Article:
The American part of Fordlandia looks like a ghost town, with the jungle creeping back and taking over the houses. The residences are now home to colonies of bats, which have covered the walls and floors with guano. Finally, there’s an old hospital, which was designed by architect Albert Kahn, who conceived a number of Ford’s industrial buildings. The hospital is quite beautiful but also falling in on itself.

What motivated Ford to create Fordlandia?
The economic rationale was to get control of rubber and latex. By the late 1920s, Ford’s River Rouge factory [in Dearborn, Michigan] had come online. It was the largest industrial plant to date—with 93 buildings, millions of square feet of factory floor space, and a hundred thousand workers. It had its own foundries, and trucks and trains brought silica, ore and coal to make glass, electricity and steel. The only thing Ford didn’t have control over was rubber, so it made sense that he would want to get control over it.

But actually he had a deeper motivation. Ford spent most of his life—and much of his great fortune—trying to contain the forces [of capitalism] he unleashed. He was dissatisfied with militarism and urbanization, and he didn’t like consumerism and cheap credit. And in the 1920s, he suffered one political defeat after another. One can think of Fordlandia as an attempt to export his vision of reform abroad, once he realized that he would be unable to do it at home.

Why wasn’t Ford able to produce rubber in Fordlandia?
Rubber is native to the Amazon, as are the caterpillars and fungi that feed off rubber. The best way to grow rubber there is with one or two or three trees per acre. If you put trees too close together that accelerates the reproduction of pests. But Ford being Ford—pioneer of mass production and regimentation—wanted the rubber trees close together, which effectively created a giant incubator for pests. Leaf blight and fungi and caterpillars laid waste to the first plantation, so he created another one about 90 miles downriver, and it failed as well.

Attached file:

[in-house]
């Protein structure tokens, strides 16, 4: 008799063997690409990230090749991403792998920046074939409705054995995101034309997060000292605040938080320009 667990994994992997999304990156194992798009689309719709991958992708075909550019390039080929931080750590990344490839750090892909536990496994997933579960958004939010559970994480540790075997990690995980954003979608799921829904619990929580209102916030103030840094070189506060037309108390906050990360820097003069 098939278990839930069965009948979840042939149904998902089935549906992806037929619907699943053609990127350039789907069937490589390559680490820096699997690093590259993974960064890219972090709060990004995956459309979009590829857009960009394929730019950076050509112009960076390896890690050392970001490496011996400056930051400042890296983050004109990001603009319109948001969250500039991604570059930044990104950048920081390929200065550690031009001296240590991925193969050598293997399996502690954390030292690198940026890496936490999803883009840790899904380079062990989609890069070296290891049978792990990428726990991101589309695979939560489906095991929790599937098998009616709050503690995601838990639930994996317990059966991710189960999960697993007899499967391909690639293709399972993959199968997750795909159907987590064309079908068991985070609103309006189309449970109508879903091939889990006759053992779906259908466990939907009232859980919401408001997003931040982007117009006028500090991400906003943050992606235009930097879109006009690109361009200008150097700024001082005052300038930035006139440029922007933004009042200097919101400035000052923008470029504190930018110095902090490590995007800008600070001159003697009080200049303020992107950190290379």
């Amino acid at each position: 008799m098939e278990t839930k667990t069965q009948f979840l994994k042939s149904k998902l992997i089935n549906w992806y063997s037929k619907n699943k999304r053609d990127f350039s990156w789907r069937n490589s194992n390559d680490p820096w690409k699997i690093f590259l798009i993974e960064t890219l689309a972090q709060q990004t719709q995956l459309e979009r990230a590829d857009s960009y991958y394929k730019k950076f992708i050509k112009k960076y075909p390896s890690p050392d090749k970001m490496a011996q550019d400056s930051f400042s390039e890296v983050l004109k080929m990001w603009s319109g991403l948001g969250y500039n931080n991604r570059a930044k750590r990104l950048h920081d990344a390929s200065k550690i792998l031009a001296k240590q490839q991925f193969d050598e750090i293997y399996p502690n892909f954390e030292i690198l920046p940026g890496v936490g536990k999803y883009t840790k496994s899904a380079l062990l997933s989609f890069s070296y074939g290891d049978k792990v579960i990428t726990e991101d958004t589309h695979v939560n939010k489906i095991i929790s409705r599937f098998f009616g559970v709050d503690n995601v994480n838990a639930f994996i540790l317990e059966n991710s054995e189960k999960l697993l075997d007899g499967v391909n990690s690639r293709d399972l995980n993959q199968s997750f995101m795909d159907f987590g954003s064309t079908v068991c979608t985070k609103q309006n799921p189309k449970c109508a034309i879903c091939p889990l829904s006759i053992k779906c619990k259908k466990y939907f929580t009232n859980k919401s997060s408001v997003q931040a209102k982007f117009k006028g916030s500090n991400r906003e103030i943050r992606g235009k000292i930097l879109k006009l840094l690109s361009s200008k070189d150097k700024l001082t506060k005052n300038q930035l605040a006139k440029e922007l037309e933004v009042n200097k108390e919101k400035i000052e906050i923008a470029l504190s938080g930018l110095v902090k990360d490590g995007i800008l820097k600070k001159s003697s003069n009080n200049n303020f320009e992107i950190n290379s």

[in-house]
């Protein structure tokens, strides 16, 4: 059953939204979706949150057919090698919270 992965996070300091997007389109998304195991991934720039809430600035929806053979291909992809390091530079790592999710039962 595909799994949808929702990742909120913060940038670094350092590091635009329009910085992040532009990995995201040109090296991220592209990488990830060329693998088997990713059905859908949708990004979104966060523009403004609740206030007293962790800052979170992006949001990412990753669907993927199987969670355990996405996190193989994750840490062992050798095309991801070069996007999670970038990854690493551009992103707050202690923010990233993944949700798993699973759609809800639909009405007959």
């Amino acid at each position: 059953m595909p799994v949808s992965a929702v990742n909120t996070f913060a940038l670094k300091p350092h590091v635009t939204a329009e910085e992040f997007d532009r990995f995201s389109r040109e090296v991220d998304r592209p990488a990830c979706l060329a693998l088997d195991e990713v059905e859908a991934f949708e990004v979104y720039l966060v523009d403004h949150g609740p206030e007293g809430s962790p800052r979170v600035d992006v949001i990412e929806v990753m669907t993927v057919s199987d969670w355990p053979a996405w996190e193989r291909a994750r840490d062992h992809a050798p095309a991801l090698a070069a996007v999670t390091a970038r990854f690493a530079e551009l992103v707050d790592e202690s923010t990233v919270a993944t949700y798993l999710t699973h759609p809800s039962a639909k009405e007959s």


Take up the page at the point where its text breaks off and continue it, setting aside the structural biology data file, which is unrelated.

Did inhabitants enjoy their time there?
Yes and no. During the early years, when Ford was trying to impose his regimentation on nearly every aspect of social life, there tended to be quite a bit of conflict and violence. There were a number of riots, including a huge riot on Christmas Eve 1930. But by the late 1930s and early 1940s it was a stable, functioning town. It just didn’t produce rubber [laughs]. It became a shining example of what the U.S. could achieve in the world—at least in form—even though it never became economically viable.

What were some of Ford’s more unusual demands of residents?
In some ways, Fordlandia mirrored other company towns that U.S. corporations set up in Latin America. But there were things very particular to Ford. By the mid-1920s he had become a bit of a cultural conservative. As part of this cultural conservatism he promoted square dancing, and had his Brazilian workers waltzing and doing polkas.

He was also a quasi vegetarian and tried to promote the consumption of brown rice and whole wheat bread and oatmeal, as well as other dietary habits that he thought were conducive to good health. He insisted that workers grow vegetable gardens in front of their houses and things like that.

What about Ford’s obsession with soybeans?
He was constantly trying to find industrial uses for agricultural products and markets for goods that came out of farming communities. He spent millions of dollars looking for ways to develop industrial uses for soybeans. He was also a big promoter of soybeans as food, including soy milk and soy cheese.

The irony is that Ford saw soy as being a wonder crop that would revive and rescue rural communities in the Amazon, but soybean production—which is low labor and highly mechanized—ended up wiping out one community after another.

Is it true that he developed a soybean car?
[Laughs]. He had a car built out of plastic that was largely made from soybeans. But they couldn’t get the formaldehyde smell out, and at the time, formaldehyde was needed to process the soybeans into plastic. From what I read, the smell was unbearable.

Typically, locals don’t have fond memories of departed multinationals. How is Fordlandia remembered by the natives?
Quite fondly. I think there is a certain kind of longing for a more humane version of industrialization in which companies care about what happens to their workers outside the factory gates. Although Ford was highly paternalistic, he did pay good wages and provide medical care. Considering what is available to most people in the Amazon, and considering the ruination in terms of logging and monoculture plantations, those fond memories are understandable.

See also:
How Charles Goodyear became the first name in rubber